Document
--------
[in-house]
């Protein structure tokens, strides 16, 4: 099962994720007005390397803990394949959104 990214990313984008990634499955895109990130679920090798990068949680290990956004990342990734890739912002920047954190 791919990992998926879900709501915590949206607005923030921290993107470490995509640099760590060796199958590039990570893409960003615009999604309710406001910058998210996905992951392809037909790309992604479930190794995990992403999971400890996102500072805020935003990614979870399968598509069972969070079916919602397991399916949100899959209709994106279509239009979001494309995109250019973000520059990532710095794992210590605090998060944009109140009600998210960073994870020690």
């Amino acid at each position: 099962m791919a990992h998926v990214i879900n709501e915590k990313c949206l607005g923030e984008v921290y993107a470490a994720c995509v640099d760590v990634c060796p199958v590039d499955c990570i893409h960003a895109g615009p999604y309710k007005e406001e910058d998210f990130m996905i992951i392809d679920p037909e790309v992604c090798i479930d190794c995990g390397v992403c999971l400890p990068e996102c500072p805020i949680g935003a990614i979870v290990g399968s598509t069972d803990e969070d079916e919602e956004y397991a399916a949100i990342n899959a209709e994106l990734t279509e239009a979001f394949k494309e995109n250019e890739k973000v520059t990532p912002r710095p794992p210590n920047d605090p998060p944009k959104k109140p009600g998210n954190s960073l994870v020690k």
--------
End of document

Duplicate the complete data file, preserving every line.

[in-house]
């Protein structure tokens, strides 16, 4: 099962994720007005390397803990394949959104 990214990313984008990634499955895109990130679920090798990068949680290990956004990342990734890739912002920047954190 791919990992998926879900709501915590949206607005923030921290993107470490995509640099760590060796199958590039990570893409960003615009999604309710406001910058998210996905992951392809037909790309992604479930190794995990992403999971400890996102500072805020935003990614979870399968598509069972969070079916919602397991399916949100899959209709994106279509239009979001494309995109250019973000520059990532710095794992210590605090998060944009109140009600998210960073994870020690």
């Amino acid at each position: 099962m791919a990992h998926v990214i879900n709501e915590k990313c949206l607005g923030e984008v921290y993107a470490a994720c995509v640099d760590v990634c060796p199958v590039d499955c990570i893409h960003a895109g615009p999604y309710k007005e406001e910058d998210f990130m996905i992951i392809d679920p037909e790309v992604c090798i479930d190794c995990g390397v992403c999971l400890p990068e996102c500072p805020i949680g935003a990614i979870v290990g399968s598509t069972d803990e969070d079916e919602e956004y397991a399916a949100i990342n899959a209709e994106l990734t279509e239009a979001f394949k494309e995109n250019e890739k973000v520059t990532p912002r710095p794992p210590n920047d605090p998060p944009k959104k109140p009600g998210n954190s960073l994870v020690k």